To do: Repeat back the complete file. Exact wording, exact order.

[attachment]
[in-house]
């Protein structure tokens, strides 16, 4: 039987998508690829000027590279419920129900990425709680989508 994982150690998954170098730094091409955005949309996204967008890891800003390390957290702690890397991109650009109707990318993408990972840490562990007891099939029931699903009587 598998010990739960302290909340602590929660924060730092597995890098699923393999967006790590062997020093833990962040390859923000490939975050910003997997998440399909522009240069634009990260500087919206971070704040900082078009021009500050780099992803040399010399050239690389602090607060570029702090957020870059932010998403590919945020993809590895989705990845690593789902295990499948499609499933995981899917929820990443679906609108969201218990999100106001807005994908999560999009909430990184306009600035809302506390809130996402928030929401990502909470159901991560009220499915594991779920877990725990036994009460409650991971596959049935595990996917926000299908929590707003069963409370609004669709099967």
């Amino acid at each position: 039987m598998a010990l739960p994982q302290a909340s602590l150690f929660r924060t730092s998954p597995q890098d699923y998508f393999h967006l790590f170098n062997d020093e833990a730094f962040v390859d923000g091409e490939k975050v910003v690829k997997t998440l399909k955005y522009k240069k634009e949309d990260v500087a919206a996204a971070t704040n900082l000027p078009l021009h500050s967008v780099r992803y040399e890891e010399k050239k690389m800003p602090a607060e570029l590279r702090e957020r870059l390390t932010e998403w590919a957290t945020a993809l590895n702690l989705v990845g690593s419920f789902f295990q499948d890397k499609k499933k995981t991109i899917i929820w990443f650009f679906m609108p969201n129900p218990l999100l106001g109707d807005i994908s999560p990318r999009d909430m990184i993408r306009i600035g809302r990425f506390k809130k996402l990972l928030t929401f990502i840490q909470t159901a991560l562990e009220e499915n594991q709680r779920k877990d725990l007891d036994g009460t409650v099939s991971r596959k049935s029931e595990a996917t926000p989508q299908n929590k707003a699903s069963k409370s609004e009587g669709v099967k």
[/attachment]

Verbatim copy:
[in-house]
């Protein structure tokens, strides 16, 4: 039987998508690829000027590279419920129900990425709680989508 994982150690998954170098730094091409955005949309996204967008890891800003390390957290702690890397991109650009109707990318993408990972840490562990007891099939029931699903009587 598998010990739960302290909340602590929660924060730092597995890098699923393999967006790590062997020093833990962040390859923000490939975050910003997997998440399909522009240069634009990260500087919206971070704040900082078009021009500050780099992803040399010399050239690389602090607060570029702090957020870059932010998403590919945020993809590895989705990845690593789902295990499948499609499933995981899917929820990443679906609108969201218990999100106001807005994908999560999009909430990184306009600035809302506390809130996402928030929401990502909470159901991560009220499915594991779920877990725990036994009460409650991971596959049935595990996917926000299908929590707003069963409370609004669709099967």
């Amino acid at each position: 039987m598998a010990l739960p994982q302290a909340s602590l150690f929660r924060t730092s998954p597995q890098d699923y998508f393999h967006l790590f170098n062997d020093e833990a730094f962040v390859d923000g091409e490939k975050v910003v690829k997997t998440l399909k955005y522009k240069k634009e949309d990260v500087a919206a996204a971070t704040n900082l000027p078009l021009h500050s967008v780099r992803y040399e890891e010399k050239k690389m800003p602090a607060e570029l590279r702090e957020r870059l390390t932010e998403w590919a957290t945020a993809l590895n702690l989705v990845g690593s419920f789902f295990q499948d890397k499609k499933k995981t991109i899917i929820w990443f650009f679906m609108p969201n129900p218990l999100l106001g109707d807005i994908s999560p990318r999009d909430m990184i993408r306009i600035g809302r990425f506390k809130k996402l990972l928030t929401f990502i840490q909470t159901a991560l562990e009220e499915n594991q709680r779920k877990d725990l007891d036994g009460t409650v099939s991971r596959k049935s029931e595990a996917t926000p989508q299908n929590k707003a699903s069963k409370s609004e009587g669709v099967k």